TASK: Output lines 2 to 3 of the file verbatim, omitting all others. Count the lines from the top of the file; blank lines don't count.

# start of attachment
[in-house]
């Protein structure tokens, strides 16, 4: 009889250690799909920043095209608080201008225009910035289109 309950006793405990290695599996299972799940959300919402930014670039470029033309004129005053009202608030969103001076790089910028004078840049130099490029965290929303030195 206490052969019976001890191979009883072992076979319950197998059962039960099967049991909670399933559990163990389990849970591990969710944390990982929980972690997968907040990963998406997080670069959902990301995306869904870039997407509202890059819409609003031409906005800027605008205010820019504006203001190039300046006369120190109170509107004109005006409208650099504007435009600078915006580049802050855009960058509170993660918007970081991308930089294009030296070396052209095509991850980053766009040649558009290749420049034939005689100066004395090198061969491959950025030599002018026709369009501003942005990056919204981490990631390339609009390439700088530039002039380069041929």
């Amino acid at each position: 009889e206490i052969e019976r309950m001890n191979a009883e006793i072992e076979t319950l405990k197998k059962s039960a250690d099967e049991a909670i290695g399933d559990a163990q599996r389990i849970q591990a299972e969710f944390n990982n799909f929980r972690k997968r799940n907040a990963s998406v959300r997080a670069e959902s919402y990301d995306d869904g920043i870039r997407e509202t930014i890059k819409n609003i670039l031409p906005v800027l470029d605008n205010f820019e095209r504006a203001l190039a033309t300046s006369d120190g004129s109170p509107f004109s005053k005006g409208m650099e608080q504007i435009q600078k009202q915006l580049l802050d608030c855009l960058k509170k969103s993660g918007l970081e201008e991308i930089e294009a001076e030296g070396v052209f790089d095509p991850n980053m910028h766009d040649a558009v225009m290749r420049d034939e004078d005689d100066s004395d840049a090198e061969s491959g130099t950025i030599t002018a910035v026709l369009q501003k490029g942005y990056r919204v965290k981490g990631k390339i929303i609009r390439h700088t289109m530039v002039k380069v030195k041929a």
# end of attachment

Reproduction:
């Protein structure tokens, strides 16, 4: 009889250690799909920043095209608080201008225009910035289109 309950006793405990290695599996299972799940959300919402930014670039470029033309004129005053009202608030969103001076790089910028004078840049130099490029965290929303030195 206490052969019976001890191979009883072992076979319950197998059962039960099967049991909670399933559990163990389990849970591990969710944390990982929980972690997968907040990963998406997080670069959902990301995306869904870039997407509202890059819409609003031409906005800027605008205010820019504006203001190039300046006369120190109170509107004109005006409208650099504007435009600078915006580049802050855009960058509170993660918007970081991308930089294009030296070396052209095509991850980053766009040649558009290749420049034939005689100066004395090198061969491959950025030599002018026709369009501003942005990056919204981490990631390339609009390439700088530039002039380069041929």
């Amino acid at each position: 009889e206490i052969e019976r309950m001890n191979a009883e006793i072992e076979t319950l405990k197998k059962s039960a250690d099967e049991a909670i290695g399933d559990a163990q599996r389990i849970q591990a299972e969710f944390n990982n799909f929980r972690k997968r799940n907040a990963s998406v959300r997080a670069e959902s919402y990301d995306d869904g920043i870039r997407e509202t930014i890059k819409n609003i670039l031409p906005v800027l470029d605008n205010f820019e095209r504006a203001l190039a033309t300046s006369d120190g004129s109170p509107f004109s005053k005006g409208m650099e608080q504007i435009q600078k009202q915006l580049l802050d608030c855009l960058k509170k969103s993660g918007l970081e201008e991308i930089e294009a001076e030296g070396v052209f790089d095509p991850n980053m910028h766009d040649a558009v225009m290749r420049d034939e004078d005689d100066s004395d840049a090198e061969s491959g130099t950025i030599t002018a910035v026709l369009q501003k490029g942005y990056r919204v965290k981490g990631k390339i929303i609009r390439h700088t289109m530039v002039k380069v030195k041929a």